EDITORIAL: Why the sudden race against government transparency in PA Legislature?

York Dispatch

We are in the waning days of a two-year legislative session, one in which Pennsylvania’s House and Senate have held more than 100 combined session days and many weeks’ worth of committee hearings. And yet, suddenly, there are at least three bills that seem to be hurtling towards the governor’s desk, without discussion or thoughtful consideration, that would represent a massive step backward in terms of government transparency and accountability in Pennsylvania.

State Capitol

The first of these bills, HB1538, would allow law enforcement to shield the name of a police officer who seriously injured or killed a person, except in the rarest of circumstances when criminal charges are filed against that officer. We recognize the critical, and often dangerous, work that police officers perform.  We also support, in this bill and others, an exception to the release of a police officer’s name if there is a reasonable threat of harm to that officer.  At the same time, however, police are paid with public dollars, carry deadly weapons, and have the power to injure, or even kill, another human being in an instant. The truth is that communities often know which police officers are involved in serious incidents; there may even be a cell phone recording of the event. Who, then, is this bill trying to protect, in making it a crime for a police department to immediately release the name of the officer involved? The names of those shot or killed are public; the same must be true for the officer who pulled the trigger.

SB976 would permit law enforcement to use bodycams to record police interactions with citizens, but would effectively prevent public access to the footage. Police departments all across the country have recognized the public and community benefits from releasing dashcam and bodycam footage, with the Seattle Police Department even developing software that allows for easy redaction of this footage and home-viewing by the public. That product, now called CrimeReports, is already in use in 1,100 police departments across the country. Why not Pennsylvania? Bodycam videos are the best, most objective evidence of what actually occurred in a police-citizen encounter. They are an unbiased view of the incident for the community and have been used all across the country to both hold police accountable and to verify the appropriateness of police action, calming community concerns. Of course there will be times when the video should be redacted, but the footage must be presumptively public. Anything else breeds mistrust and is harmful to both law enforcement and the communities they serve.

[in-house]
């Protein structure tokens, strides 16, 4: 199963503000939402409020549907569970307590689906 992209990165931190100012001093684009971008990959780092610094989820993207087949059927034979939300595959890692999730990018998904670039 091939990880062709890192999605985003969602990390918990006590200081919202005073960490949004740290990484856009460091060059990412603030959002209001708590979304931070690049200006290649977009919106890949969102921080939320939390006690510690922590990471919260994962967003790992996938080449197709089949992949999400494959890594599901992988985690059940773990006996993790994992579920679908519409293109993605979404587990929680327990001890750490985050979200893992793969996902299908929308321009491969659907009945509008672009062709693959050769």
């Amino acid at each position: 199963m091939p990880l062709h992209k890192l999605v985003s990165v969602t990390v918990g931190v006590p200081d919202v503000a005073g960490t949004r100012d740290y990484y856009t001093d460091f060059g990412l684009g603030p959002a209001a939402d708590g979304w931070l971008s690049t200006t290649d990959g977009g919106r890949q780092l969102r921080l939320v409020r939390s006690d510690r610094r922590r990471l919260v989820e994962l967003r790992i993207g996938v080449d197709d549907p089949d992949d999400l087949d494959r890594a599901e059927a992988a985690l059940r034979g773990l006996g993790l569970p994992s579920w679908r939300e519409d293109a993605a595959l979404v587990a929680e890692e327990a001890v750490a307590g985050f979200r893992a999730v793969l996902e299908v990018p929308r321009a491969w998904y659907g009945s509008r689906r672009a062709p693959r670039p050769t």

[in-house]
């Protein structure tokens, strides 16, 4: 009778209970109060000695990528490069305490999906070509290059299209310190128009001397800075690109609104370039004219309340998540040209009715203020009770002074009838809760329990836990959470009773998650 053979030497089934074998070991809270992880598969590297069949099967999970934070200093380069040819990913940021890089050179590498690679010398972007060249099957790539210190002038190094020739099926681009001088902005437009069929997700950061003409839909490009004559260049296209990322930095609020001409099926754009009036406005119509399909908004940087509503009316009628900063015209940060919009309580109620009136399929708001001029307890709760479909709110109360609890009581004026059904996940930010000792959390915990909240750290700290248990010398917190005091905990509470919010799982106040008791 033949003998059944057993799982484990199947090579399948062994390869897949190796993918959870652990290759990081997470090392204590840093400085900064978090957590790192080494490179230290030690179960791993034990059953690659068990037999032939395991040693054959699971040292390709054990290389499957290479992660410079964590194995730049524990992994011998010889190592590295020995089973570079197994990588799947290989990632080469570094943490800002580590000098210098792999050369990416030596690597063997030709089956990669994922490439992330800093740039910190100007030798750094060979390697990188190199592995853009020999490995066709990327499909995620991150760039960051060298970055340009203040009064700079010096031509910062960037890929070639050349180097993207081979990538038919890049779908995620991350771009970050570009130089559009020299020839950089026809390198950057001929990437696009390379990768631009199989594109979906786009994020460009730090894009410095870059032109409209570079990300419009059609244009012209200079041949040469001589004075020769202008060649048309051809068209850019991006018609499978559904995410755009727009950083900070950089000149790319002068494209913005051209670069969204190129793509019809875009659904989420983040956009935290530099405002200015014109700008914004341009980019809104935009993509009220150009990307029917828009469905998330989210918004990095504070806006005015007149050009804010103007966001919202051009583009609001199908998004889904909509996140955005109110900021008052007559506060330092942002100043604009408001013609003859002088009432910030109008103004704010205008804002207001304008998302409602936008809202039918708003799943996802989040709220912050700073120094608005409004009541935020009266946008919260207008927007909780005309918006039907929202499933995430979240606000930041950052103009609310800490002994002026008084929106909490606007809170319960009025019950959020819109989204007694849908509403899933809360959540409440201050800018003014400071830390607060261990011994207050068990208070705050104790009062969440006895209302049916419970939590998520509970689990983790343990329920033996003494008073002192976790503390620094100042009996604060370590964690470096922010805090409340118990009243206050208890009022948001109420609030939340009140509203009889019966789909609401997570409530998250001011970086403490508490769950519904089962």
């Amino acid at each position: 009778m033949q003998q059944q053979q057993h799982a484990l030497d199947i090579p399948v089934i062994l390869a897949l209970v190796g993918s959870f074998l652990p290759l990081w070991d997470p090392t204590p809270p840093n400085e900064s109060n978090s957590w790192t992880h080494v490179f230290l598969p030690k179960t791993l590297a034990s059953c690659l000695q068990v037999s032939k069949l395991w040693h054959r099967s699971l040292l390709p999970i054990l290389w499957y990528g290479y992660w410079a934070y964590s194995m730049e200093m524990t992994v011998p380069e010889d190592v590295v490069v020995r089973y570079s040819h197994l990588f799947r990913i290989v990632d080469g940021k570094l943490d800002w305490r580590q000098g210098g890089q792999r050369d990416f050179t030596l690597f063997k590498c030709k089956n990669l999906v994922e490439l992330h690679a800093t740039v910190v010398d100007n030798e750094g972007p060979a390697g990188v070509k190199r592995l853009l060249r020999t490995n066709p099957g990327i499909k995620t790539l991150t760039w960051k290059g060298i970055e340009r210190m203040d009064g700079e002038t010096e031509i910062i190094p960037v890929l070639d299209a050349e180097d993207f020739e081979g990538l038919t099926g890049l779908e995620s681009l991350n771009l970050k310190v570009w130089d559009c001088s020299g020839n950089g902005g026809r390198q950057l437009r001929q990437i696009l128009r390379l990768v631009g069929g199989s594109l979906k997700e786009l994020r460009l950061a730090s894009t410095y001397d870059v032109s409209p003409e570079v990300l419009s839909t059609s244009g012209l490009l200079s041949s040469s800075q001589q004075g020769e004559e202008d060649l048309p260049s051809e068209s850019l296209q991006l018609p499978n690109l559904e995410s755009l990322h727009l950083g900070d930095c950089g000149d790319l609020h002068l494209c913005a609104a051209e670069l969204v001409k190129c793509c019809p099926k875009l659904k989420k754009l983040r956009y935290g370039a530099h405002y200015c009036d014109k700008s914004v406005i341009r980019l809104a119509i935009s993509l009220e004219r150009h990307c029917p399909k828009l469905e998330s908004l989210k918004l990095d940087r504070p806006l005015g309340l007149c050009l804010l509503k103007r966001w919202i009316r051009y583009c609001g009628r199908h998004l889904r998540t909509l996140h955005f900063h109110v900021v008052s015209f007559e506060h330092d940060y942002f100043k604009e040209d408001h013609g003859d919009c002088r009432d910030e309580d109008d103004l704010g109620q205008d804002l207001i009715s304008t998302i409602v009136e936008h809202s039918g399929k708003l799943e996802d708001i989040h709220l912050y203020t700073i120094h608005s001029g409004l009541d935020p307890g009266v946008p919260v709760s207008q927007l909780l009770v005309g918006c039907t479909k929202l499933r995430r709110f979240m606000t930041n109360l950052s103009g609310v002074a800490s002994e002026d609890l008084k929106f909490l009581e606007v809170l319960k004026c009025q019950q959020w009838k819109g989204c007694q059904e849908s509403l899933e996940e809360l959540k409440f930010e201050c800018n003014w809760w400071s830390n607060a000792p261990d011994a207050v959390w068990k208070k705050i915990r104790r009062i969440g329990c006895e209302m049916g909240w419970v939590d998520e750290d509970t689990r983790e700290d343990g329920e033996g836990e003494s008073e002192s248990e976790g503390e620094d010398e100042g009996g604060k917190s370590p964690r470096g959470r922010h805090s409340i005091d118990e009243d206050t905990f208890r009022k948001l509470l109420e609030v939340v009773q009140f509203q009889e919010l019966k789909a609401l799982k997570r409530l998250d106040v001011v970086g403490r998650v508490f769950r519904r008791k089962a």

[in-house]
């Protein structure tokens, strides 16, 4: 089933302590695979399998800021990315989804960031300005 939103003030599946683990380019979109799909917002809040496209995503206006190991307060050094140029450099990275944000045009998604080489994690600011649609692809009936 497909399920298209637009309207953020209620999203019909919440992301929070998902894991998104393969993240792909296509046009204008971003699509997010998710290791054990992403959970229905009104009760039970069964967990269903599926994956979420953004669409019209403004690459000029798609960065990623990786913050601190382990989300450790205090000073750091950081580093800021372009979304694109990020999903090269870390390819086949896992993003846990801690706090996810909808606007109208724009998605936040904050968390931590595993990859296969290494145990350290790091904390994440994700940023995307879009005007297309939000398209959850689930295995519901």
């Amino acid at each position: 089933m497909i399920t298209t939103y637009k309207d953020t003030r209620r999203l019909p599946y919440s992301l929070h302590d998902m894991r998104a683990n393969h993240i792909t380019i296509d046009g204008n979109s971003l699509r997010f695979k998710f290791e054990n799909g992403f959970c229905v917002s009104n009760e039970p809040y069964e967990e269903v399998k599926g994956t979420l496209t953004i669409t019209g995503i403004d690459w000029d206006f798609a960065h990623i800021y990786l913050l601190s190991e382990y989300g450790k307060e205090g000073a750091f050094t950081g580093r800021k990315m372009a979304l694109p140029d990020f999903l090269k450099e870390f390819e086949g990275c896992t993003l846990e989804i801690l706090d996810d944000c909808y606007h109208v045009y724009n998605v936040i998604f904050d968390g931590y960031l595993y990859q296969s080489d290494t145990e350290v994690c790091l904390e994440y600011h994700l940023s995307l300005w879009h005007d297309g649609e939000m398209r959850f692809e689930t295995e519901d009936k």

House passes bill restricting coroners' release of information

Finally, HB297 would severely restrict access to the most basic name, cause and manner of death information that coroners currently provide, and which can be so important for communities to know and understand. Coroners are public officials, performing a government function, funded by taxpayers. Their determinations on name, cause and manner of death are currently public under the Right to Know Law. Providing this basic information provides critical information to communities about drug use or epidemics, dangerous teen behavior, and criminal activity. Shouldn’t we know if there are people dying from heroin laced with fentanyl in our communities?  Shouldn’t we know that someone was murdered, when a killer is still at large?  What about a suicide, when there is concern about a suicide-pact? Or the blood-alcohol content of DUI drivers when they kill and injure themselves and others on public roads?

There is a reason that name, cause and manner of death were expressly made public in the 2008 overhaul of the Right to Know Law — because the information is critical to our understanding of what’s happening in our communities and to our everyday lives. HB297 would greatly restrict access to that fundamental information; it is misguided and contrary to the public interest.

We urge Pennsylvania’s legislators to reject these bills, or amend them to protect the public’s right to know. It would be a real step backward for Pennsylvania if they rush through the Legislature without more thought and care. Candidates for public office regularly affirm their commitment to open government; we hope that our sitting legislators will do the same.

This editorial was written by the Pennsylvania NewsMedia Association and distributed to its members for publication.